It's time again for Tablescape Thursday with Susan of Between Naps on the Porch!
This week's table is neither bold nor colorful. There are six place settings on a table that's literally scaled back (I removed the leaf). I was in a quietly reflective mood as I selected a vintage, soft, cream-colored Quaker Lace tablecloth. I was thinking of long-ago meals. Of tables set by ladies using their "Sunday best" china, crystal, flatware, and linens.
It's often said that the Golden Age of Hollywood began with "talkies" and continued through the early 1960s. During much the same era, something similar was happening with American glass, silver, and china companies. The best of them were creating beautiful, timeless products for American homes. There was a growing middle class of consumers clamoring for their products. Bridal registries became popular.
What those brides so lovingly selected is often available today at estate sales, in antiques shops, and on eBay. Many of the designs have become classics -- as beautiful today as when they were first produced.
The china is by Lenox. It's identified only as H2. The pattern was introduced in 1911. It looks very similar to patterns still in production today.
The clear glass salad plates are Canterbury (1939-1955) by Duncan & Miller.
The silverplated flatware is Triumph (1941) by International Silver. The napkins are vintage.
The glassware is American (1915-1982) by Fostoria. Sometimes it's referred to as Early American. When I was a child, many of my mother's friends and relatives used American whenever they served company meals. I thought it was Fostoria's only pattern.
Below is the "tall water" glass. I often re-purpose older glassware. Since most dinners today have only one wine served throughout, this is a good size to use as a wine glass.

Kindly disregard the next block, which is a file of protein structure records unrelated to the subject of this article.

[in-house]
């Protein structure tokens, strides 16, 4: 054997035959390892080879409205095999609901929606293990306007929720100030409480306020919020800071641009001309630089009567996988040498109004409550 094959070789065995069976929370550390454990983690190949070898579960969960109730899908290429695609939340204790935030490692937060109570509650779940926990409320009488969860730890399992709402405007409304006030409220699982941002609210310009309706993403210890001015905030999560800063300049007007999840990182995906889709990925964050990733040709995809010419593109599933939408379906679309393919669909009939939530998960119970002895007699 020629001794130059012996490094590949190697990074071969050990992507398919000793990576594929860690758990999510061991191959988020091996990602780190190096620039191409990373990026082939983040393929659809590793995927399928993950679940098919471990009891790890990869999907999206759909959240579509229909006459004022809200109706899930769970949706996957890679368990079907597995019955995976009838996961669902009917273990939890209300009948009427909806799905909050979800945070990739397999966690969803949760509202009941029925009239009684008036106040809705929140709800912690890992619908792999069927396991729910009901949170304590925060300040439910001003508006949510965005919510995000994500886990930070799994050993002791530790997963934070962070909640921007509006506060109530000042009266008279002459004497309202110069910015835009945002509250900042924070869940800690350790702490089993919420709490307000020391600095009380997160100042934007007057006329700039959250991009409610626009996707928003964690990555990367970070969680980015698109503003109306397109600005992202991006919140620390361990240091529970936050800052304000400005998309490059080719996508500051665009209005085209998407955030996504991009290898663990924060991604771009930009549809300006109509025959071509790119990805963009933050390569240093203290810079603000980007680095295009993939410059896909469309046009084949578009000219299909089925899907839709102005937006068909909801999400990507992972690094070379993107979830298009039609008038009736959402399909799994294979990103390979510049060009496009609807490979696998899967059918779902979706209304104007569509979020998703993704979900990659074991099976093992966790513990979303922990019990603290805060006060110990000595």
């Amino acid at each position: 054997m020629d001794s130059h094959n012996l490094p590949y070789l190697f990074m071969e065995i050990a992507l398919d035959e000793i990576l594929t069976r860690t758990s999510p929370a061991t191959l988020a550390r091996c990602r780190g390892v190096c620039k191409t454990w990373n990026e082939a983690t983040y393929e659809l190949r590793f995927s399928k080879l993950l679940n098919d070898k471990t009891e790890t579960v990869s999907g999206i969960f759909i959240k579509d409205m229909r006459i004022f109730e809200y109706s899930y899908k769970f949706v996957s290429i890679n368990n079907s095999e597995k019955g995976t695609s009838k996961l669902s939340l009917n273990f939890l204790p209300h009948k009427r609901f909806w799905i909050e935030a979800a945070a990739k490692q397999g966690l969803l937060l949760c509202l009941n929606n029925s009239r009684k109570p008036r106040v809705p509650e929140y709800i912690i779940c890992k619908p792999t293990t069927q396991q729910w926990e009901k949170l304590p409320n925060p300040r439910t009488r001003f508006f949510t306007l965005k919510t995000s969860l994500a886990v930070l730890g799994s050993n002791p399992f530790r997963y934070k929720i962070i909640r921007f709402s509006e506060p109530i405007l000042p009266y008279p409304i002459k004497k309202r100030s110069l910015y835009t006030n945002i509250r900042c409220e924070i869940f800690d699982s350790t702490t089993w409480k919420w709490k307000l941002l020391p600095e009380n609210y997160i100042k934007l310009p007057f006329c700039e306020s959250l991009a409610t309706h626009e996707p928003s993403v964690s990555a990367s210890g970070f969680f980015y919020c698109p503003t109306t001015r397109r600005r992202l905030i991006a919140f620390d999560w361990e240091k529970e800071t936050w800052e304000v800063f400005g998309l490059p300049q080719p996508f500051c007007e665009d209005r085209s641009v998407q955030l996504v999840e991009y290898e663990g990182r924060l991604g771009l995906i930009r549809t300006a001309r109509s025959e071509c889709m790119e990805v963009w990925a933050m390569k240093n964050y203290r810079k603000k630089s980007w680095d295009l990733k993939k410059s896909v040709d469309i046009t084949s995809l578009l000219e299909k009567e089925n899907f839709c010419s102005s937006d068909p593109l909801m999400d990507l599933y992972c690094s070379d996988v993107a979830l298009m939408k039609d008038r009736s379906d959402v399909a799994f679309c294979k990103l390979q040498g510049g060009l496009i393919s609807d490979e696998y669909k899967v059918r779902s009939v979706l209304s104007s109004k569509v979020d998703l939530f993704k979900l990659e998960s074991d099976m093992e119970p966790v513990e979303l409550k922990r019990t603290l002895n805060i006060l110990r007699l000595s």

Below is the "low water" glass. I like it better then the "iced beverage," because it has a slightly longer stem and a graceful shape.
The small glass below is a sort of cousin of American. It's called American Lady. It features the cubist-patterned foot and stem, with a smooth, blown-glass bowl. For those who prefer colorful glassware, Fostoria also produced the pattern with a purple (amethyst) bowl -- those are stunning! The ones I'm using were marketed as champagne glasses, but I'd use them to serve a nice liqueur with dessert.
The Quaker Lace Company of Philadelphia was regarded for over a century as the producer of America’s most desirable lace goods. The success of Quaker Lace depended in part on their ability to meet their middle-class customers’ desires for both luxury and durability.
In 1918 President Woodrow Wilson asked Lenox to produce the White House's china service in lieu of previously chosen French made patterns. He was trying to fulfill a Congressional mandate of 1826 stipulating that everything used in the White House should be domestically produced. Previous Presidents had been unable to find domestic china deemed suitable to serve honored guests at the White House table, and they remained dependent on foreign-made tableware. Woodrow Wilson broke this precedent by ordering a 1700-piece tableware set from Lenox at a cost of $16,000. Since that time, Lenox has produced tableware for Presidents Roosevelt, Truman, Reagan, Clinton, and Bush.
I've combined several different china patterns today. The creamer and sugar bowl are Claridge by Theodore Haviland. The pair of two-light candleholders is Duncan & Miller's Canterbury.